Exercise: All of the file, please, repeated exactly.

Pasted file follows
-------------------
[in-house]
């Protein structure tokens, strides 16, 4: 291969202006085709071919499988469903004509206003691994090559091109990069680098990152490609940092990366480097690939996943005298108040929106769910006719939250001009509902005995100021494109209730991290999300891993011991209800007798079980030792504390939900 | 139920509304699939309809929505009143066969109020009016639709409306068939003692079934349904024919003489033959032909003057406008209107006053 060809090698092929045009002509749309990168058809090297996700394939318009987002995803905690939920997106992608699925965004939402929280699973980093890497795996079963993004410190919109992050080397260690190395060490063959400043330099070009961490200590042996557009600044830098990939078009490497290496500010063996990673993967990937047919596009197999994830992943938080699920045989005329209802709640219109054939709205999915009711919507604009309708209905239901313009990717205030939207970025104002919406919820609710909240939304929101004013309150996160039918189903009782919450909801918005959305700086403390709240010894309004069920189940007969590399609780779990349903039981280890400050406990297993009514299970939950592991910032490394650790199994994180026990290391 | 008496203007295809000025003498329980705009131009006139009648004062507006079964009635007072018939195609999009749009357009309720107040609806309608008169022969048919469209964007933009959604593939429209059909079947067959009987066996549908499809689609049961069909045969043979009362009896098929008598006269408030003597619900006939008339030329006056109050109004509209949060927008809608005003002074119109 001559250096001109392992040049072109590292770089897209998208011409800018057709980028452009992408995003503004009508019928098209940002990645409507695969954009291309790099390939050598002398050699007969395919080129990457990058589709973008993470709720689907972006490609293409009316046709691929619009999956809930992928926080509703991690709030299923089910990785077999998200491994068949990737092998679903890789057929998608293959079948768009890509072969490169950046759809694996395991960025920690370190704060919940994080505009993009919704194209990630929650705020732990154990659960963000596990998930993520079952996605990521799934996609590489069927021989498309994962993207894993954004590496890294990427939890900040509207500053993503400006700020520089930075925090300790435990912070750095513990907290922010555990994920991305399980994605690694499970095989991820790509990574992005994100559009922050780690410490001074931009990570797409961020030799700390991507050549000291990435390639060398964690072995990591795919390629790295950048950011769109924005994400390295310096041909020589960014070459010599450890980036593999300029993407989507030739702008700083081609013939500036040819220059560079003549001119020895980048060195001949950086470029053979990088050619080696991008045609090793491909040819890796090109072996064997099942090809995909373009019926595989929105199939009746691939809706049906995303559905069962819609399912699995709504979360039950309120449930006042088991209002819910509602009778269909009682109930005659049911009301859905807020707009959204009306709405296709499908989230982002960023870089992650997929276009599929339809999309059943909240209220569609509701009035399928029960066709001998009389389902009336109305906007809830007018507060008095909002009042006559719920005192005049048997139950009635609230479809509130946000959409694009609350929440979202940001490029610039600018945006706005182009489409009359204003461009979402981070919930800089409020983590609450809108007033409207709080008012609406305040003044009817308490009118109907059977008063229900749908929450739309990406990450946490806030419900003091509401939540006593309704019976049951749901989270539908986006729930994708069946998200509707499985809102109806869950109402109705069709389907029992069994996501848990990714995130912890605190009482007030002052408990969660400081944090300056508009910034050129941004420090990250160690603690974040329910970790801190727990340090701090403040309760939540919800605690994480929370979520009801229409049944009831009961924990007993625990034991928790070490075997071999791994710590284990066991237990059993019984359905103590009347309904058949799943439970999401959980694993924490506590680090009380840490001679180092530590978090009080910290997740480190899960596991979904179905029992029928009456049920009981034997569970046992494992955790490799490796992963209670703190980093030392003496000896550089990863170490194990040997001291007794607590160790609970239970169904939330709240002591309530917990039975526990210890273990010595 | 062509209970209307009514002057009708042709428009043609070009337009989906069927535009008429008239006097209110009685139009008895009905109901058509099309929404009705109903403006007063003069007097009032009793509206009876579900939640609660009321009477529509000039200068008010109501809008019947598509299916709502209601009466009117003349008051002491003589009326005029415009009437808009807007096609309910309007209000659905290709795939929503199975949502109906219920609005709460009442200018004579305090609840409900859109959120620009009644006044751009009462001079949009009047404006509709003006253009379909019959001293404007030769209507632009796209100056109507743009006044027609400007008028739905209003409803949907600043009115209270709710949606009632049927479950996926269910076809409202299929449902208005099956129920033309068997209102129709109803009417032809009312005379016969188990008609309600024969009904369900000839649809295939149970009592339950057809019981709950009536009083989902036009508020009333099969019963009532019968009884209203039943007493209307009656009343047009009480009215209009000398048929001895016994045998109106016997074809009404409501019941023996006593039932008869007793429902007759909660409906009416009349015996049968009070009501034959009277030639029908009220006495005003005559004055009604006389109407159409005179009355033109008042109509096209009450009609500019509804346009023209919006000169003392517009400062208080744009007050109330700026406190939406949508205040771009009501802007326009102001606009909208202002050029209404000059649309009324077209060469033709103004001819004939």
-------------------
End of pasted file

[in-house]
């Protein structure tokens, strides 16, 4: 291969202006085709071919499988469903004509206003691994090559091109990069680098990152490609940092990366480097690939996943005298108040929106769910006719939250001009509902005995100021494109209730991290999300891993011991209800007798079980030792504390939900 | 139920509304699939309809929505009143066969109020009016639709409306068939003692079934349904024919003489033959032909003057406008209107006053 060809090698092929045009002509749309990168058809090297996700394939318009987002995803905690939920997106992608699925965004939402929280699973980093890497795996079963993004410190919109992050080397260690190395060490063959400043330099070009961490200590042996557009600044830098990939078009490497290496500010063996990673993967990937047919596009197999994830992943938080699920045989005329209802709640219109054939709205999915009711919507604009309708209905239901313009990717205030939207970025104002919406919820609710909240939304929101004013309150996160039918189903009782919450909801918005959305700086403390709240010894309004069920189940007969590399609780779990349903039981280890400050406990297993009514299970939950592991910032490394650790199994994180026990290391 | 008496203007295809000025003498329980705009131009006139009648004062507006079964009635007072018939195609999009749009357009309720107040609806309608008169022969048919469209964007933009959604593939429209059909079947067959009987066996549908499809689609049961069909045969043979009362009896098929008598006269408030003597619900006939008339030329006056109050109004509209949060927008809608005003002074119109 001559250096001109392992040049072109590292770089897209998208011409800018057709980028452009992408995003503004009508019928098209940002990645409507695969954009291309790099390939050598002398050699007969395919080129990457990058589709973008993470709720689907972006490609293409009316046709691929619009999956809930992928926080509703991690709030299923089910990785077999998200491994068949990737092998679903890789057929998608293959079948768009890509072969490169950046759809694996395991960025920690370190704060919940994080505009993009919704194209990630929650705020732990154990659960963000596990998930993520079952996605990521799934996609590489069927021989498309994962993207894993954004590496890294990427939890900040509207500053993503400006700020520089930075925090300790435990912070750095513990907290922010555990994920991305399980994605690694499970095989991820790509990574992005994100559009922050780690410490001074931009990570797409961020030799700390991507050549000291990435390639060398964690072995990591795919390629790295950048950011769109924005994400390295310096041909020589960014070459010599450890980036593999300029993407989507030739702008700083081609013939500036040819220059560079003549001119020895980048060195001949950086470029053979990088050619080696991008045609090793491909040819890796090109072996064997099942090809995909373009019926595989929105199939009746691939809706049906995303559905069962819609399912699995709504979360039950309120449930006042088991209002819910509602009778269909009682109930005659049911009301859905807020707009959204009306709405296709499908989230982002960023870089992650997929276009599929339809999309059943909240209220569609509701009035399928029960066709001998009389389902009336109305906007809830007018507060008095909002009042006559719920005192005049048997139950009635609230479809509130946000959409694009609350929440979202940001490029610039600018945006706005182009489409009359204003461009979402981070919930800089409020983590609450809108007033409207709080008012609406305040003044009817308490009118109907059977008063229900749908929450739309990406990450946490806030419900003091509401939540006593309704019976049951749901989270539908986006729930994708069946998200509707499985809102109806869950109402109705069709389907029992069994996501848990990714995130912890605190009482007030002052408990969660400081944090300056508009910034050129941004420090990250160690603690974040329910970790801190727990340090701090403040309760939540919800605690994480929370979520009801229409049944009831009961924990007993625990034991928790070490075997071999791994710590284990066991237990059993019984359905103590009347309904058949799943439970999401959980694993924490506590680090009380840490001679180092530590978090009080910290997740480190899960596991979904179905029992029928009456049920009981034997569970046992494992955790490799490796992963209670703190980093030392003496000896550089990863170490194990040997001291007794607590160790609970239970169904939330709240002591309530917990039975526990210890273990010595 | 062509209970209307009514002057009708042709428009043609070009337009989906069927535009008429008239006097209110009685139009008895009905109901058509099309929404009705109903403006007063003069007097009032009793509206009876579900939640609660009321009477529509000039200068008010109501809008019947598509299916709502209601009466009117003349008051002491003589009326005029415009009437808009807007096609309910309007209000659905290709795939929503199975949502109906219920609005709460009442200018004579305090609840409900859109959120620009009644006044751009009462001079949009009047404006509709003006253009379909019959001293404007030769209507632009796209100056109507743009006044027609400007008028739905209003409803949907600043009115209270709710949606009632049927479950996926269910076809409202299929449902208005099956129920033309068997209102129709109803009417032809009312005379016969188990008609309600024969009904369900000839649809295939149970009592339950057809019981709950009536009083989902036009508020009333099969019963009532019968009884209203039943007493209307009656009343047009009480009215209009000398048929001895016994045998109106016997074809009404409501019941023996006593039932008869007793429902007759909660409906009416009349015996049968009070009501034959009277030639029908009220006495005003005559004055009604006389109407159409005179009355033109008042109509096209009450009609500019509804346009023209919006000169003392517009400062208080744009007050109330700026406190939406949508205040771009009501802007326009102001606009909208202002050029209404000059649309009324077209060469033709103004001819004939």